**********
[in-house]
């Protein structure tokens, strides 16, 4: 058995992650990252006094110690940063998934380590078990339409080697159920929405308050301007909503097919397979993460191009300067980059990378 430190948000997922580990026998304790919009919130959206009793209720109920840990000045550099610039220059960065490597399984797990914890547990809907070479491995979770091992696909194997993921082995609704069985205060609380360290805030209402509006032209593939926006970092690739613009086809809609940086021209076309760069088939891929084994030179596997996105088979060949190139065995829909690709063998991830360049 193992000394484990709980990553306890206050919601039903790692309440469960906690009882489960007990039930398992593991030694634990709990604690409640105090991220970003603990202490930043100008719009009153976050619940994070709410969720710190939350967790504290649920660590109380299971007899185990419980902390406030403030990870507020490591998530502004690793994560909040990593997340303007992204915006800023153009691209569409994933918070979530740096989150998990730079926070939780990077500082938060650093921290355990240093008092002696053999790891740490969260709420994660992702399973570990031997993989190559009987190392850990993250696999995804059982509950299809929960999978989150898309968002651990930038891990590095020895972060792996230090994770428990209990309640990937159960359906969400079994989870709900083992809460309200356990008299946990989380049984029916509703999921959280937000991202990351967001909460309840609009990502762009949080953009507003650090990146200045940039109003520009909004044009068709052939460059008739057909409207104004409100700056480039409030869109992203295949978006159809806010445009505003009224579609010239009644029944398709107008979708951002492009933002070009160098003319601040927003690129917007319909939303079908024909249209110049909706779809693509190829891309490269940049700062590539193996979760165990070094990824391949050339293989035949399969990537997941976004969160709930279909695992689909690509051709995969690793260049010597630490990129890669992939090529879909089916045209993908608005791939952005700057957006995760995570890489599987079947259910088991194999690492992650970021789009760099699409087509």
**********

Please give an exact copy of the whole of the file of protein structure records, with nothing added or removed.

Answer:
[in-house]
């Protein structure tokens, strides 16, 4: 058995992650990252006094110690940063998934380590078990339409080697159920929405308050301007909503097919397979993460191009300067980059990378 430190948000997922580990026998304790919009919130959206009793209720109920840990000045550099610039220059960065490597399984797990914890547990809907070479491995979770091992696909194997993921082995609704069985205060609380360290805030209402509006032209593939926006970092690739613009086809809609940086021209076309760069088939891929084994030179596997996105088979060949190139065995829909690709063998991830360049 193992000394484990709980990553306890206050919601039903790692309440469960906690009882489960007990039930398992593991030694634990709990604690409640105090991220970003603990202490930043100008719009009153976050619940994070709410969720710190939350967790504290649920660590109380299971007899185990419980902390406030403030990870507020490591998530502004690793994560909040990593997340303007992204915006800023153009691209569409994933918070979530740096989150998990730079926070939780990077500082938060650093921290355990240093008092002696053999790891740490969260709420994660992702399973570990031997993989190559009987190392850990993250696999995804059982509950299809929960999978989150898309968002651990930038891990590095020895972060792996230090994770428990209990309640990937159960359906969400079994989870709900083992809460309200356990008299946990989380049984029916509703999921959280937000991202990351967001909460309840609009990502762009949080953009507003650090990146200045940039109003520009909004044009068709052939460059008739057909409207104004409100700056480039409030869109992203295949978006159809806010445009505003009224579609010239009644029944398709107008979708951002492009933002070009160098003319601040927003690129917007319909939303079908024909249209110049909706779809693509190829891309490269940049700062590539193996979760165990070094990824391949050339293989035949399969990537997941976004969160709930279909695992689909690509051709995969690793260049010597630490990129890669992939090529879909089916045209993908608005791939952005700057957006995760995570890489599987079947259910088991194999690492992650970021789009760099699409087509």